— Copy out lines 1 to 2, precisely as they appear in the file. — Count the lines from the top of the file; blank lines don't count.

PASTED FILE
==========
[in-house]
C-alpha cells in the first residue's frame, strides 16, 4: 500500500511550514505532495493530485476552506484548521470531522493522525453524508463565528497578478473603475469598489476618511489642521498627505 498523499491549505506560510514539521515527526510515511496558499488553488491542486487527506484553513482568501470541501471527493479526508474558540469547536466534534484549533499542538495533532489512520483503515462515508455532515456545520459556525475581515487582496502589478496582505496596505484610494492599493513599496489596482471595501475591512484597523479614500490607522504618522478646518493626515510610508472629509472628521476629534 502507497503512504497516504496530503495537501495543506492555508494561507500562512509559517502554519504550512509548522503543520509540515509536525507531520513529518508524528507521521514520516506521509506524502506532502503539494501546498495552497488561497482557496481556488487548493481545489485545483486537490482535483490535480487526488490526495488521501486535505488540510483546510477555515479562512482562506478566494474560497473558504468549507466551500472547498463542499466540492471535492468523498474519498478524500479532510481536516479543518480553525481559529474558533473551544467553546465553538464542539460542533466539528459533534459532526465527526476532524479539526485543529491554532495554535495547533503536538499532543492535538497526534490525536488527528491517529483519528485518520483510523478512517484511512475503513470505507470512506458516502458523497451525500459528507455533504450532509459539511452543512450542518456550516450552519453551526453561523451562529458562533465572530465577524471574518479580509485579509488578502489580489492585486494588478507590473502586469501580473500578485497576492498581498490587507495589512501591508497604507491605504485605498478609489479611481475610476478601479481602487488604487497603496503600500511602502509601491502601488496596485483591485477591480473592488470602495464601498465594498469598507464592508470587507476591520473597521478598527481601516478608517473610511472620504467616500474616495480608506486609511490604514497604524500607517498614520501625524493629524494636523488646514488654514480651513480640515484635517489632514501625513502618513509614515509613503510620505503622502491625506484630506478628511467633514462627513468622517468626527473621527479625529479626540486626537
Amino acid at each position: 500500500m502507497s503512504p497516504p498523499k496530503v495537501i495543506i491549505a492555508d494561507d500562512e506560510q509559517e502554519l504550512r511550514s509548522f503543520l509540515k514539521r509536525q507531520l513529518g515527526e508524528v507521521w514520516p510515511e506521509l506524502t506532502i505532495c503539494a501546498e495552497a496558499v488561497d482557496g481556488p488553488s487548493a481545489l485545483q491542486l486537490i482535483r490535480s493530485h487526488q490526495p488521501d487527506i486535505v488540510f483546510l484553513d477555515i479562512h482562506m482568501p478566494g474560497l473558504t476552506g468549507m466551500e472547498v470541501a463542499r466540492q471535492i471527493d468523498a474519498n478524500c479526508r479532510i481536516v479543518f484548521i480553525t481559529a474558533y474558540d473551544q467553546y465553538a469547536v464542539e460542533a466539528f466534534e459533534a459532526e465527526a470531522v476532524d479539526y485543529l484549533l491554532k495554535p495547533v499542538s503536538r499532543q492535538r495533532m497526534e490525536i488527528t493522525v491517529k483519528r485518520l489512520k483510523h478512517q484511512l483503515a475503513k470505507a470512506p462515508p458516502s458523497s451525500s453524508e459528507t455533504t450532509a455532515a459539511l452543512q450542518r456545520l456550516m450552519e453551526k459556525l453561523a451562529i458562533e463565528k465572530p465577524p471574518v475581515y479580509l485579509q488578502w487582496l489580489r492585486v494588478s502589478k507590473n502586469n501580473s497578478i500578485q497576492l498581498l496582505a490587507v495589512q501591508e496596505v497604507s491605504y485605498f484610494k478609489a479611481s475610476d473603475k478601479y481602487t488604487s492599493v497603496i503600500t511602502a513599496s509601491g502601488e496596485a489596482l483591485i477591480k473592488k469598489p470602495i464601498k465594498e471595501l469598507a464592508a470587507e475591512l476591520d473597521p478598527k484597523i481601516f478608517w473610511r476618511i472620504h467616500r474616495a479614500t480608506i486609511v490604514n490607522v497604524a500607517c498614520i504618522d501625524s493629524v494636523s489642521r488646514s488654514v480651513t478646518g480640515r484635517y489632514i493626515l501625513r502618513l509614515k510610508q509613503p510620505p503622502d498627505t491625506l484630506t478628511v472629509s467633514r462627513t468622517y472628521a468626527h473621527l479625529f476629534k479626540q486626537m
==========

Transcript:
[in-house]
C-alpha cells in the first residue's frame, strides 16, 4: 500500500511550514505532495493530485476552506484548521470531522493522525453524508463565528497578478473603475469598489476618511489642521498627505 498523499491549505506560510514539521515527526510515511496558499488553488491542486487527506484553513482568501470541501471527493479526508474558540469547536466534534484549533499542538495533532489512520483503515462515508455532515456545520459556525475581515487582496502589478496582505496596505484610494492599493513599496489596482471595501475591512484597523479614500490607522504618522478646518493626515510610508472629509472628521476629534 502507497503512504497516504496530503495537501495543506492555508494561507500562512509559517502554519504550512509548522503543520509540515509536525507531520513529518508524528507521521514520516506521509506524502506532502503539494501546498495552497488561497482557496481556488487548493481545489485545483486537490482535483490535480487526488490526495488521501486535505488540510483546510477555515479562512482562506478566494474560497473558504468549507466551500472547498463542499466540492471535492468523498474519498478524500479532510481536516479543518480553525481559529474558533473551544467553546465553538464542539460542533466539528459533534459532526465527526476532524479539526485543529491554532495554535495547533503536538499532543492535538497526534490525536488527528491517529483519528485518520483510523478512517484511512475503513470505507470512506458516502458523497451525500459528507455533504450532509459539511452543512450542518456550516450552519453551526453561523451562529458562533465572530465577524471574518479580509485579509488578502489580489492585486494588478507590473502586469501580473500578485497576492498581498490587507495589512501591508497604507491605504485605498478609489479611481475610476478601479481602487488604487497603496503600500511602502509601491502601488496596485483591485477591480473592488470602495464601498465594498469598507464592508470587507476591520473597521478598527481601516478608517473610511472620504467616500474616495480608506486609511490604514497604524500607517498614520501625524493629524494636523488646514488654514480651513480640515484635517489632514501625513502618513509614515509613503510620505503622502491625506484630506478628511467633514462627513468622517468626527473621527479625529479626540486626537